Hey everyone :)
So it's been about a month since we've last posted- which happens to be the amount of time that we've been away from Maripasoula. Let's explain:
So we left on the 14th of December to go to Parimaribo, Suriname. There are much easier ways to get there, but so we could get there legally there is only one way: It took a flight to St. Laurent to get our passports stamped, a trip across the river in a covered pirogue, another stamp that we had to convince them to give us. Then we fought off taxi drivers until we found one with acceptable tread on his tires and after we convinced him that we didn't have enough money to pay for all the empty seats, we left for the capital at about 200 km/h over bumpy roads for about 3 hours. We had to go there to get Cody some extra pages in his passport, so we could go to the rest of the countries on our trip. We made friends with the guards of the American embassy we were there so many times working out the formalities (ok really we were just getting our backpacks that we forgot/getting the right amount of money in the right denominations). We spent about a week there. The city was pretty awesome; there is always a party/concert/McDonalds to go to.
Funny story about concerts... and McDonalds. For one of the concerts we were just walking by, they were setting up. We sat down and were kindly given a brochure in Dutch, which we pretended to read until we noticed a convoy of cars pull up. Well dressed people got out, the last of which was a woman in a wedding dress. At first we thought, "Oh cool! A wedding!" Then we realized..."Oh no! We're at some stranger's wedding!" The closer she got to us all, the happier we were that we were speaking French to each other- at least that way these people would think that we were French, not American :) We thought about leaving, but just as we had finally decided to just crash the thing, it became evident that the wedding party just wanted to get their pictures taken next to the large, lit-up Christmas tree that dominated the park. The concert was awesome.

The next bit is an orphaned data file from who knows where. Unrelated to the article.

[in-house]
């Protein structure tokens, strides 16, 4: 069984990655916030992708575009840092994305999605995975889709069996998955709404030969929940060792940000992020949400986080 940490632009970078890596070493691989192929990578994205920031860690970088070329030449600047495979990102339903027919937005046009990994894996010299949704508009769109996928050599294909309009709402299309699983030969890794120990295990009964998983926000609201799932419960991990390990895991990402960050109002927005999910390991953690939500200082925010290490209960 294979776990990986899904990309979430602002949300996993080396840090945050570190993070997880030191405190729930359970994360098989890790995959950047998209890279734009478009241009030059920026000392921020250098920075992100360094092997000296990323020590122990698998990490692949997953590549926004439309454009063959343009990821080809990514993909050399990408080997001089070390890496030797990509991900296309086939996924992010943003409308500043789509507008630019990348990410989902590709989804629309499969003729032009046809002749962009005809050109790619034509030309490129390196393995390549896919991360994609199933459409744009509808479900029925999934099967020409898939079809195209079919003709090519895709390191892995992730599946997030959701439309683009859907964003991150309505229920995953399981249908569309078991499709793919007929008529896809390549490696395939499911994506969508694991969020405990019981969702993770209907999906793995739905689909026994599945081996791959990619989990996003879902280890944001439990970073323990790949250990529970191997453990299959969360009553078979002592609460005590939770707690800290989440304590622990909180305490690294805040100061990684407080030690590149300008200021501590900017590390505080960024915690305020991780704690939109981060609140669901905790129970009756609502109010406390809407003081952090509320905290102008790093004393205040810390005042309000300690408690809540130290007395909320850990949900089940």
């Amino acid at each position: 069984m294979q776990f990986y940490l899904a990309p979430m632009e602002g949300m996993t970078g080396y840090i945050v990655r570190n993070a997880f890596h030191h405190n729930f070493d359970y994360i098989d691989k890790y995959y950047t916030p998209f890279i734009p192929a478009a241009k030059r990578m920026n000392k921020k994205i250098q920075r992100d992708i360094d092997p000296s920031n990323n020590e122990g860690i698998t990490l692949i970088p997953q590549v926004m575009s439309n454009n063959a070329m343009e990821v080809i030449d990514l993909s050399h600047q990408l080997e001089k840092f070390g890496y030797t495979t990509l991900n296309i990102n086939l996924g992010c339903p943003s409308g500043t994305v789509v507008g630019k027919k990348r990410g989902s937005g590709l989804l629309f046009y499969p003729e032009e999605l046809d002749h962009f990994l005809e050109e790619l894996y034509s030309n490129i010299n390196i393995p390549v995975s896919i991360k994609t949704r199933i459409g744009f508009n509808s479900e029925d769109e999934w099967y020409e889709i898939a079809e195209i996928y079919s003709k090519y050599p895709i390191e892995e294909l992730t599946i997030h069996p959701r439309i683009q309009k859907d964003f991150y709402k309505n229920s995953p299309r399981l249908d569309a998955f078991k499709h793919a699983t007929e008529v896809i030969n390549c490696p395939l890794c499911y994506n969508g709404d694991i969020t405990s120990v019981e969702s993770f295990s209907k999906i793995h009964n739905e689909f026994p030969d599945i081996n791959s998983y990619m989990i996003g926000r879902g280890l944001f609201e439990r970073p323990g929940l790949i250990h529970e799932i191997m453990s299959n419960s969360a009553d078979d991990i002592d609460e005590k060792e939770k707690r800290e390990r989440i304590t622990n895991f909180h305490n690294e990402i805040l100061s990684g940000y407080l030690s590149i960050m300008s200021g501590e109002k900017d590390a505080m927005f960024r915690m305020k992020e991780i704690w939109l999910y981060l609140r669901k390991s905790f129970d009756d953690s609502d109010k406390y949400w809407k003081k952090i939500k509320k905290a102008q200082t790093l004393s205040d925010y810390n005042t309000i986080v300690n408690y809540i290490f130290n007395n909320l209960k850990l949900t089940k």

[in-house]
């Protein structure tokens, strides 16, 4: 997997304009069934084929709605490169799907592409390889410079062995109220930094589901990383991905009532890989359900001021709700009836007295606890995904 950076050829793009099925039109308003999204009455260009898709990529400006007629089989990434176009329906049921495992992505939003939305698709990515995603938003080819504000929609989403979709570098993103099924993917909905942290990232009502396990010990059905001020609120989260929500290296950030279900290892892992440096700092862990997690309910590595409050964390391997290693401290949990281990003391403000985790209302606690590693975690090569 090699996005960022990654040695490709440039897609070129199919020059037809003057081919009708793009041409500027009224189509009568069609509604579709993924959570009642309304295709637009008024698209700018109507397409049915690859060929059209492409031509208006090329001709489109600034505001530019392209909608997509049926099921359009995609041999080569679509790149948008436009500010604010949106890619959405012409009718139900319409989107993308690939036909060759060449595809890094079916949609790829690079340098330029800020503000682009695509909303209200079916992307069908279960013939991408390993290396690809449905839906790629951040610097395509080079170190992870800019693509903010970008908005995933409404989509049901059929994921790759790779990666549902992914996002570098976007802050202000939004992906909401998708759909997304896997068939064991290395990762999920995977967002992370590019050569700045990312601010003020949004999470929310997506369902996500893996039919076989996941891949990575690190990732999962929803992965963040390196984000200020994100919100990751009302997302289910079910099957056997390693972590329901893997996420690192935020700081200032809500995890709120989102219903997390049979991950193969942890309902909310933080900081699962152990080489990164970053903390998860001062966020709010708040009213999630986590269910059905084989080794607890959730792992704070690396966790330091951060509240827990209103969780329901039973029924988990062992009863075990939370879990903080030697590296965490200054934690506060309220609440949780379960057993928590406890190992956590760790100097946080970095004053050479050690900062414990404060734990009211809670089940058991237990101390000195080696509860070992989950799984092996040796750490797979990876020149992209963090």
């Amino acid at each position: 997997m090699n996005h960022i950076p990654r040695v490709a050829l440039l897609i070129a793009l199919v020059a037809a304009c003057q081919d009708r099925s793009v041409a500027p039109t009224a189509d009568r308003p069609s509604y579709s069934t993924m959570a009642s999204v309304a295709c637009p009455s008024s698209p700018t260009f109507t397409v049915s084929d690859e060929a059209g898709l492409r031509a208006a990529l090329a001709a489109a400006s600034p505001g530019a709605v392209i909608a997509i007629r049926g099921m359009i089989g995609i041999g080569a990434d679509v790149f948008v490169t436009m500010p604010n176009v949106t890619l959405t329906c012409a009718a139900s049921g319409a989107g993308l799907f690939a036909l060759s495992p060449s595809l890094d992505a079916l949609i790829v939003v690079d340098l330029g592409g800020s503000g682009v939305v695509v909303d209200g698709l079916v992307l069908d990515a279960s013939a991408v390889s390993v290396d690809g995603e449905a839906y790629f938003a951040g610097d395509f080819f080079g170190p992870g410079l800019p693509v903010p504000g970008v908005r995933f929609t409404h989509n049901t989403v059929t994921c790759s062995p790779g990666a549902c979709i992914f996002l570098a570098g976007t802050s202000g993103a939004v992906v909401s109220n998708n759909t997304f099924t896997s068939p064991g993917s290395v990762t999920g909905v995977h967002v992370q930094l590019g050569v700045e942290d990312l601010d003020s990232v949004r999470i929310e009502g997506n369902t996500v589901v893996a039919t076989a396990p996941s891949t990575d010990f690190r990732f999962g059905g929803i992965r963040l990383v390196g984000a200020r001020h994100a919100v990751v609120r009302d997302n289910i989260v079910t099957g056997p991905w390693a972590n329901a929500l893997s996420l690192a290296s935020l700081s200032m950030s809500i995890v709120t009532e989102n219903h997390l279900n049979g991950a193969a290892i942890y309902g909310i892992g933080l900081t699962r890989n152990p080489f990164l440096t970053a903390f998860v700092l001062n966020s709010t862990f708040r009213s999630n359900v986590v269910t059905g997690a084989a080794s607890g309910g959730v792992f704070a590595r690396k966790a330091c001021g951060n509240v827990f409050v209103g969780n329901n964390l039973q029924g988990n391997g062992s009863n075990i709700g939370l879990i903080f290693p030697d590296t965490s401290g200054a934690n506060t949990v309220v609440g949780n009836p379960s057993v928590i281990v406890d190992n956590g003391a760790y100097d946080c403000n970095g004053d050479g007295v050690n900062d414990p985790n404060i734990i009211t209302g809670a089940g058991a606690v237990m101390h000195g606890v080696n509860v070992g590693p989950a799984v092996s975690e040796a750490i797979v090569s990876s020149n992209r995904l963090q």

As for McDonalds, we did the typical American thing and ate there or Burger King every night.... and evening. To be fair, we kept on trying to go to this other place, but every day we went it was closed. So, we'd be like.... well.... either walk around, get lost, and be hungry, or just go to McDonalds and take full advantage of the wifi and 50 cent ice cream cones. Umm, we'll choose the latter, thank you. Don't judge.
Then we met up with a few other assistants and moved on to the next country: Guyana (formerly British Guyana, the place where that religious cook took a bunch of people and made them kill themselves). In any case, we only stayed a couple of days, but it was sufficient enough time to be called out for being white more times than we can count. And, by being called out, I mean that they would call out "John. John. Johnny! ok then your name must be Mark. MARK!" or better yet "White Boy! You must buy the shark meat that I am selling. NOW!" Or something like that. The English they speak there is quite litterally unrecognizable, especially considering that while you are trying to understand them there is a meat cart absolutely blasting music right next to you, there is a car driving straight at you even though you are in the middle of the market, you are trying to figure out what that strange fruit/veggy is next to you, and about ten people every second are accosting you because they think that, because you're white, you have come to spend every penny you have.